Great information from my Friend Earlene Young at Life Essentials on Car Preparation. Are you prepared to survive the unexpected?
Whether you’re evacuating a flood in Tennessee, Pennsylvania or Ohio, or Hawaii and
California as a result of tsunami waves from the earthquake in Japan, you could end up on your own. If you’re not at home when a disaster strikes, your vehicle could become your only way of escape or even your only place of shelter.
With this in mind, there a certain items that you should carry in your car at all times. You could get caught in a blizzard, break down in the mountains or in a desert area or be stranded by an earthquake or other natural or man-made disaster.
The essentials for life are shelter, water and food, sanitation, and first-aid/survior aid. Keep these in mind.
Always carry a first-aid kit. You could be the first one to arrive on an accident scene or be the one needing aid as the result of an accident. It doesn’t have to be expensive; you can put your own kit together. Be sure to have some pain relievers.
Water is more important than food. You can only survive for about 3 days without water, so carrying a few bottles of water could save your life. Food should be snacks that won’t be compromised in a hot car. Carry either vacuum packed snacks or shelf-stable items. Snacks like nuts and trail bars will give you the protein. Consider carrying Coast Guard Approved survival bars, http://www.survivorind.com. They have a 5 year shelf life.
I always carry a backpack with a couple emergency ponchos, emergency blankets, a regular blanket and a large metal cup to boil water if I run out of fresh water and have to find water. (I also carry a travel mug that plugs into the power socket) If I’m going to boil water I have to be able to build a fire. I carry water proof matches, a lighter and a fire starter with tinder, a couple of glow sticks, a flashlight and a whistle. You should have several plastic trash bags and a roll of toilet tissue. I keep a roll of tissue paper inside a coffee can in my vehicle. Carry some nanny wipes, hand sanitizer and a toothbrush and toothpaste. I also carry a good knife. If you’re going to carry a multitool, get a good one.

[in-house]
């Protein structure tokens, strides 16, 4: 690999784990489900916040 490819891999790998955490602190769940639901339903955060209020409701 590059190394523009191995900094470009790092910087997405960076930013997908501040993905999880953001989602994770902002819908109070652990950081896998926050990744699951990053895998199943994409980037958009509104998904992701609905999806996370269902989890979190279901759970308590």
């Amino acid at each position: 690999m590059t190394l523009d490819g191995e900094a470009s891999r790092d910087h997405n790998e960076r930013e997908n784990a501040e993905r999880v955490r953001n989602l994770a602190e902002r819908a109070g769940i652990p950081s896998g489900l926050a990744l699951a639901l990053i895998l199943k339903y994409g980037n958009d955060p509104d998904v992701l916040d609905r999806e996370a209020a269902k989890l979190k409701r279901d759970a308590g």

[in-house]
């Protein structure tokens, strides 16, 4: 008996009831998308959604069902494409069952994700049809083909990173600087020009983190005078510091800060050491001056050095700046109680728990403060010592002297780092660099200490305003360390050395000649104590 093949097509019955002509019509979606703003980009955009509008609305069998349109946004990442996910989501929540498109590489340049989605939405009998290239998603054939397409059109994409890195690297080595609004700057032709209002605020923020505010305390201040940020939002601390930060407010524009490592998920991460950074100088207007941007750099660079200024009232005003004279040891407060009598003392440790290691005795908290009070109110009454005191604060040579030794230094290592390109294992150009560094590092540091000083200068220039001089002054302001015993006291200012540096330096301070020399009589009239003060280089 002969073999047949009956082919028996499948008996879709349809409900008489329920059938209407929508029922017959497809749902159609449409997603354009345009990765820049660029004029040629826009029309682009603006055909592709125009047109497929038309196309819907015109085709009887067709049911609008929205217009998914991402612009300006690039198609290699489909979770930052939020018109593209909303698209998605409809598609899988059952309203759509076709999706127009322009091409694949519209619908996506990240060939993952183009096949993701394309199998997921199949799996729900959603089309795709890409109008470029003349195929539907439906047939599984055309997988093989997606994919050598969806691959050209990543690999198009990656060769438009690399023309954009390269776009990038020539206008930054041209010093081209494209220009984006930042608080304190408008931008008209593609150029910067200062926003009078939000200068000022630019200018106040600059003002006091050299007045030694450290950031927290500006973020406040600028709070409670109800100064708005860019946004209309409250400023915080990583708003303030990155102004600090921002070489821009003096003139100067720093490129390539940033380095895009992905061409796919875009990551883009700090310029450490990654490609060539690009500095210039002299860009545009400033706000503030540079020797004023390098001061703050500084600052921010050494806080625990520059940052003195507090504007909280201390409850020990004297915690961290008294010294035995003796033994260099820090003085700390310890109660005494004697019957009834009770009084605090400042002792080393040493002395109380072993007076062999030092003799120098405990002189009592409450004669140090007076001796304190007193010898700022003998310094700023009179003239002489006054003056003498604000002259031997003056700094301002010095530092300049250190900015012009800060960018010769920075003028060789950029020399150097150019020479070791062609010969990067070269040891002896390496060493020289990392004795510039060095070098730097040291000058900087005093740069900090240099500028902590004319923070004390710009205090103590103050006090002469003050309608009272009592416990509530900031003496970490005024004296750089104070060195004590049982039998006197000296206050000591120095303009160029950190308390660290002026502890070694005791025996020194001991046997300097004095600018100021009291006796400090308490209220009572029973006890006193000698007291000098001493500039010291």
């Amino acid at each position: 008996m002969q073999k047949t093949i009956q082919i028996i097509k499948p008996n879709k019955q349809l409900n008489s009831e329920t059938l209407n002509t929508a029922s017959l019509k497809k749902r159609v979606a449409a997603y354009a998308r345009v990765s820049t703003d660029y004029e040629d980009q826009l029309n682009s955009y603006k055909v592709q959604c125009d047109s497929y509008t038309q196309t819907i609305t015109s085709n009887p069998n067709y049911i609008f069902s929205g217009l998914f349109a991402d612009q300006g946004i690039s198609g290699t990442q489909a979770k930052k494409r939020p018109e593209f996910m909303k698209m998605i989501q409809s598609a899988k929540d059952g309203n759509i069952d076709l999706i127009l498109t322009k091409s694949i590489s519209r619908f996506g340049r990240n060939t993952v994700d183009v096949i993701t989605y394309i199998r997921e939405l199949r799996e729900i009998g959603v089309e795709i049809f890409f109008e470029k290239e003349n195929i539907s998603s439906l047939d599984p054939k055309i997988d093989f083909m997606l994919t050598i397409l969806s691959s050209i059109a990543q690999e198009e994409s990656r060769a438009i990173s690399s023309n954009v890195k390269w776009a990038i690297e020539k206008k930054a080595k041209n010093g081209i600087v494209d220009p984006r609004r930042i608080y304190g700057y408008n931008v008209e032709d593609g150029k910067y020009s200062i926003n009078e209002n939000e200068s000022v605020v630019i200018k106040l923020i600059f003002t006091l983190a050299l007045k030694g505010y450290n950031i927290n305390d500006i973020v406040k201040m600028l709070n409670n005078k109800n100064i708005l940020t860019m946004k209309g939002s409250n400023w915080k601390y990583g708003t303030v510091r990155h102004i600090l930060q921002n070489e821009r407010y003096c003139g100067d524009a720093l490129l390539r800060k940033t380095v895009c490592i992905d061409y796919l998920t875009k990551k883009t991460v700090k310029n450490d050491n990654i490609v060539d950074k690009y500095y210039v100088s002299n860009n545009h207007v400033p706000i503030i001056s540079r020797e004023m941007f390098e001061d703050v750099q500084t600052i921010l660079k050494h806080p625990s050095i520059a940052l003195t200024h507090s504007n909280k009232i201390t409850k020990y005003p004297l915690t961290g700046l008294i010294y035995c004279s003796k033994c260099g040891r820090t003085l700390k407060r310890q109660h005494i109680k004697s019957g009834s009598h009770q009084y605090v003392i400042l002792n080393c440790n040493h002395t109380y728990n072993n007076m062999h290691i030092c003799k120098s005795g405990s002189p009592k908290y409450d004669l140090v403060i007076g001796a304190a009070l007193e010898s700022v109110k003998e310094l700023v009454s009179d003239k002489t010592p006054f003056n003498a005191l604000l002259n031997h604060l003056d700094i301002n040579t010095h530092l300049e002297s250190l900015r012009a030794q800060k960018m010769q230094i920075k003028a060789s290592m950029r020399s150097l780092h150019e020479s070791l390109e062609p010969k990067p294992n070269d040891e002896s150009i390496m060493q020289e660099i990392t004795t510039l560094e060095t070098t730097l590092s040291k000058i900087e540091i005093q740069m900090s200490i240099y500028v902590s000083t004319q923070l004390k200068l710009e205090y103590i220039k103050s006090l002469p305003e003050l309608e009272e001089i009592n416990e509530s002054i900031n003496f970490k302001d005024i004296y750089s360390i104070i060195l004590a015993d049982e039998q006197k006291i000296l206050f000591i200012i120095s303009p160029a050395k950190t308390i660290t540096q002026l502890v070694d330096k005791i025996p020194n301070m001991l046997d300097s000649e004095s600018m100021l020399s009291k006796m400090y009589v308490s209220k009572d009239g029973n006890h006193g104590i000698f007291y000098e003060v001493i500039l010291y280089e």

Hyperthermia can happen at 55 degrees, especially if you get wet. Always carry a coat, hat, boots and a pair of leather gloves. You’ll need them for changing a tire or digging out of a ditch or walking for help if you have to self rescue. Also, you should carry a change of clothes. If you have to shelter in place or evacuate, you’ll want a change of clothes.
You should always, always, always carry a spare tire and jack. No exceptions. Check it often to make sure the spare has air.
Change your wiper blades at least once a year. The winter weather, salt and snow deteriorate wiper blades as does the hot summer sun. Keep your car maintained. Check belts, hoses, fluid levels, and tires.
Carry a pair of jumper cables. If you often travel in remote areas you should consider carrying a jump box. Unless you’re a mechanic, a few simple tools will be all you need to carry. A pair of vise grip pliers and a pair of regular pliers, a flat screw driver, a Phillips screw driver, an open end and a box end wrench to fit <span>your</span> battery cable ends should be about all the tools you’ll need. Duct tape can be used to temporarily bind a leaking radiator hose or patch a broken tail light lens. Electrical tape is great to repair an exposed electrical connection or bandage a cut.
You should always carry a good flashlight and flares. A pry bar can be used to straighten a fender that’s rubbing a tire after a fender bender. You may want to carry one of those mini-air compressors. If you spare is flat or you have a low tire. If you find a nail or screw in your tire, leave it until you get to a service center. Carry a bag of kitty litter in the winter for traction on ice and a small shovel.
Keep a good pen or sharpie and pad in the car. If you have to leave your vehicle, you need to leave a note telling rescuers which direction you went and if you were alone or with someone else.
Put your mind to this. Imagine that you can’t get home from work tomorrow. What do you want in your car and in your backpack to get you through the next 72 hours minimum? Or imagine that you have to get in your car and evacuate because of a chemical spill or other event. You want your kit in your car and a go bag in the house that you can grab and go. Scenario planning is the best way to prepare.
This has been an emphasis on you being on your own, in your car. If you have a family you’ll want to plan accordingly for evacuating your home with your family or sheltering in place. Log on to http://www.redcross.org for information on getting a plan, getting a kit and getting ready to survive the unexpected.
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